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A Journal on Surgery

Indexed/Abstracted in: EMBASE, PubMed/MEDLINE, Science Citation Index Expanded (SciSearch), Scopus
Impact Factor 0,877

Frequency: Bi-Monthly

ISSN 0026-4733

Online ISSN 1827-1626


Minerva Chirurgica 2006 April;61(2):155-8


Use of octreotide, a long-acting somatostatin analogue, in the treatment of chylothorax of idiopathic etiology

Chen-Scarabelli C., Amà R., Abboud J., Jabarren M., Saravolatz L., Scarabelli T. M.

1 Division of Cardiology VA Medical Center University of Michigan, Ann Arbor, MI, USA
2 Center for Heart and Vessel Preclinical Studies Division of Cardiology St. John Hospital and Medical CenterWayne State University, Detroit, MI, USA

We describe a case of chylothorax of idiopathic etiology, treated with octreotide, a long-acting somatostatin analogue. A 30-year-old man with a left supraclavicular mass, and chylothorax, initially diagnosed by outpatient thoracentesis, underwent diagnostic surgery to ascertain the etiology of the pleural effusion. Biopsies of the left supraclavicular mass, lymphatic tissue and lymph nodes were benign. Triglyceride level in the pleural fluid was 396 mg/dL, diagnostic of chylothorax. Treatment included intravenous total parenteral nutrition (TPN) and a nil per os (NPO) diet. Subsequent surgical interventions included left lung decortication and glue-mediated control of chylothorax, combined with TPN and a strict low-fat diet. Given the persistency of chylothorax, thoracic duct ligation was also performed, and octreotide subcutaneous injections were started, with dramatic resolution of pleural effusion, after 1 week of treatment, in absence of any side effects. The patient fully recovered, and no relapse has been observed during a follow-up period of over 1 year. In conclusion, octreotide showed to be a valid and safe noninvasive approach for the treatment of chylothorax, whose early clinical use may also reduce the need for surgical intervention.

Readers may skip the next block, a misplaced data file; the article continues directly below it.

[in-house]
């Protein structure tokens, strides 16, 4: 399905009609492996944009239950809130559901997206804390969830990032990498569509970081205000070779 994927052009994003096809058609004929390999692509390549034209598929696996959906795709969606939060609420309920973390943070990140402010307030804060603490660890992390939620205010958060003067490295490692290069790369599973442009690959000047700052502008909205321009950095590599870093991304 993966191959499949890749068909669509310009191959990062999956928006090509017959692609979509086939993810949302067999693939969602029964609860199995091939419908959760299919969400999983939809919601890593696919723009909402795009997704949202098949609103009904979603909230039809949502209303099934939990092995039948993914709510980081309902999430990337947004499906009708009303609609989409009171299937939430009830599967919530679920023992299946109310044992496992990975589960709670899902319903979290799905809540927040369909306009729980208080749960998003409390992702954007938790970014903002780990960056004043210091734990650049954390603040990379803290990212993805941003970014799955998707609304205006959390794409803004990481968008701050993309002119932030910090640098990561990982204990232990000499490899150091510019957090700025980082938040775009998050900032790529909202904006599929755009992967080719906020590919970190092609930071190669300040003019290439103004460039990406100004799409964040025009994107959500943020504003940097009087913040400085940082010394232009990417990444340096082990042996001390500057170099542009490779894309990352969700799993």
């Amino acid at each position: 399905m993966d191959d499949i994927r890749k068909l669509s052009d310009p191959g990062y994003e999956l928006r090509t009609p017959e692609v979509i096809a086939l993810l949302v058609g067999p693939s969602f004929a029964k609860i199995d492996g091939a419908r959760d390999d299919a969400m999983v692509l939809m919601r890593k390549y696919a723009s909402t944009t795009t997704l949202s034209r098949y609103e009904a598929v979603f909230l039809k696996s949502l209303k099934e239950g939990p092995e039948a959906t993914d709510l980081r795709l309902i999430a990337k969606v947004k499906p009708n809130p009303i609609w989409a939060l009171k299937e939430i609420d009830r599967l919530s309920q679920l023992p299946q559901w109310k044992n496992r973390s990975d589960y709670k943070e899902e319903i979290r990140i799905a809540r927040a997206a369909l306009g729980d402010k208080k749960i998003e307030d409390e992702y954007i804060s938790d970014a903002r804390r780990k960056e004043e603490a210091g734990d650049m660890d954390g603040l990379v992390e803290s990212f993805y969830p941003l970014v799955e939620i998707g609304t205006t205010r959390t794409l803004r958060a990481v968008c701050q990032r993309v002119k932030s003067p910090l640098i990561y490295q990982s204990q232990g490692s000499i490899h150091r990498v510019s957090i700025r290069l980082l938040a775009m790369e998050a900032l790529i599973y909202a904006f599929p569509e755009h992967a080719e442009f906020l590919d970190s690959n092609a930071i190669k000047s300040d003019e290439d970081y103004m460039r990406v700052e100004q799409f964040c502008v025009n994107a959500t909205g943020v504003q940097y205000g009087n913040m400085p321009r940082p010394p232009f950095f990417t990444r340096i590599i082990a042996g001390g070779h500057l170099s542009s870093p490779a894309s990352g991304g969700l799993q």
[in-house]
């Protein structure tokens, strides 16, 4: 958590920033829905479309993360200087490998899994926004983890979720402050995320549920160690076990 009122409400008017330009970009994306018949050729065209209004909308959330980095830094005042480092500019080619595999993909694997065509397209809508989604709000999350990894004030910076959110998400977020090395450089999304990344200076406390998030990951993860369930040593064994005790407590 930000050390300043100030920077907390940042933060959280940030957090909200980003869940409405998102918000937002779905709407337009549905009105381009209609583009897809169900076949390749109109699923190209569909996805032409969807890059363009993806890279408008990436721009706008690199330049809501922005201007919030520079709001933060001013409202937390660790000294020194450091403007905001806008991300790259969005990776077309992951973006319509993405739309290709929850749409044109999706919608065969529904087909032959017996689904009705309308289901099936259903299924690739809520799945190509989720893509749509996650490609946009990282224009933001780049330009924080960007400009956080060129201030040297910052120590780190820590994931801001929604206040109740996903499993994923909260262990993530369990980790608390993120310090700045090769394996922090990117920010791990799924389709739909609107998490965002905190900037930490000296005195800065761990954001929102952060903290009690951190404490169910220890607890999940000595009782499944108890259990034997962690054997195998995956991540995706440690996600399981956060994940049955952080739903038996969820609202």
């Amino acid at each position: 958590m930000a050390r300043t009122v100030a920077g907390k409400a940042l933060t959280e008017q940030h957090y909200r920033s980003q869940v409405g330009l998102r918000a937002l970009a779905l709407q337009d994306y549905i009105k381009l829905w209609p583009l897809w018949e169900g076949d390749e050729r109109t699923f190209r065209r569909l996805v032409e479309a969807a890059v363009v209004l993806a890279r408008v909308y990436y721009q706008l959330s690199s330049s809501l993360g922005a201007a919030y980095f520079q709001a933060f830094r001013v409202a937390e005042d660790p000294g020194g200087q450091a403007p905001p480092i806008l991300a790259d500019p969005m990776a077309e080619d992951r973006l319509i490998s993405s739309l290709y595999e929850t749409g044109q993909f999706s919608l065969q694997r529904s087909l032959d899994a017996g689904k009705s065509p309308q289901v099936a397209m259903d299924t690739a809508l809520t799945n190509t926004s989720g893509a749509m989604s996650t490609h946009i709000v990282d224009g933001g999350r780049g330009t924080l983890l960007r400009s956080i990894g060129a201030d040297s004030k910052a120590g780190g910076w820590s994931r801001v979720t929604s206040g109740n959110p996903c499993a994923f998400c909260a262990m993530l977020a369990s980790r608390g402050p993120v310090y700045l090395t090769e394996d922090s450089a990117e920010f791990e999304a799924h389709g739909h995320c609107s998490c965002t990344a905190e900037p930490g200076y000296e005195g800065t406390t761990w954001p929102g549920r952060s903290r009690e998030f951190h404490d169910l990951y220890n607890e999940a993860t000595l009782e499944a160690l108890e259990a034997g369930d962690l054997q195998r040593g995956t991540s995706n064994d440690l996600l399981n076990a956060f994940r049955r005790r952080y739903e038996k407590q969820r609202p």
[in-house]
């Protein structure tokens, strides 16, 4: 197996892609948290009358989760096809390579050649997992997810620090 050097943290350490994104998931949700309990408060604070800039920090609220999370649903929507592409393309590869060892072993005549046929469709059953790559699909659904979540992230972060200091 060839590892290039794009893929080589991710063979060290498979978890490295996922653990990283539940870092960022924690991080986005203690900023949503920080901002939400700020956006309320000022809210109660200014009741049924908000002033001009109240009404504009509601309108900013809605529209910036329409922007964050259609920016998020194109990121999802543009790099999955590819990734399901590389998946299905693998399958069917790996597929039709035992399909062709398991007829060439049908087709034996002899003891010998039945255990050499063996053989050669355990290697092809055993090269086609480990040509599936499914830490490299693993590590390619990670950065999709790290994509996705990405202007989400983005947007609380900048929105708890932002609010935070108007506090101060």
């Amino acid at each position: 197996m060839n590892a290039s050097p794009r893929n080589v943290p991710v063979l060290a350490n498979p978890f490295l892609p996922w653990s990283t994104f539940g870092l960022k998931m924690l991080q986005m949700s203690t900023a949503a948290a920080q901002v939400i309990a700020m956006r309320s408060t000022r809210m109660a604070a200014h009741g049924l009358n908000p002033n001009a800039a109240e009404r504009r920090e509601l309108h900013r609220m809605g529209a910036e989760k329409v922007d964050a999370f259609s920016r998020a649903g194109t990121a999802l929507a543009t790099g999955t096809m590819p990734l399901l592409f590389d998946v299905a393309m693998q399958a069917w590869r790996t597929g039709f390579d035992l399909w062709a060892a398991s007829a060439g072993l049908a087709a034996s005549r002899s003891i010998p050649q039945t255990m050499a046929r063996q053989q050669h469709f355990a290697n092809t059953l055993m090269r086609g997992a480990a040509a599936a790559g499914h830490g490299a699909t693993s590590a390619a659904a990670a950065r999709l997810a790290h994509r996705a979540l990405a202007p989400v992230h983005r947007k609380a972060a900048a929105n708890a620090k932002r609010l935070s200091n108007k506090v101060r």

language: English


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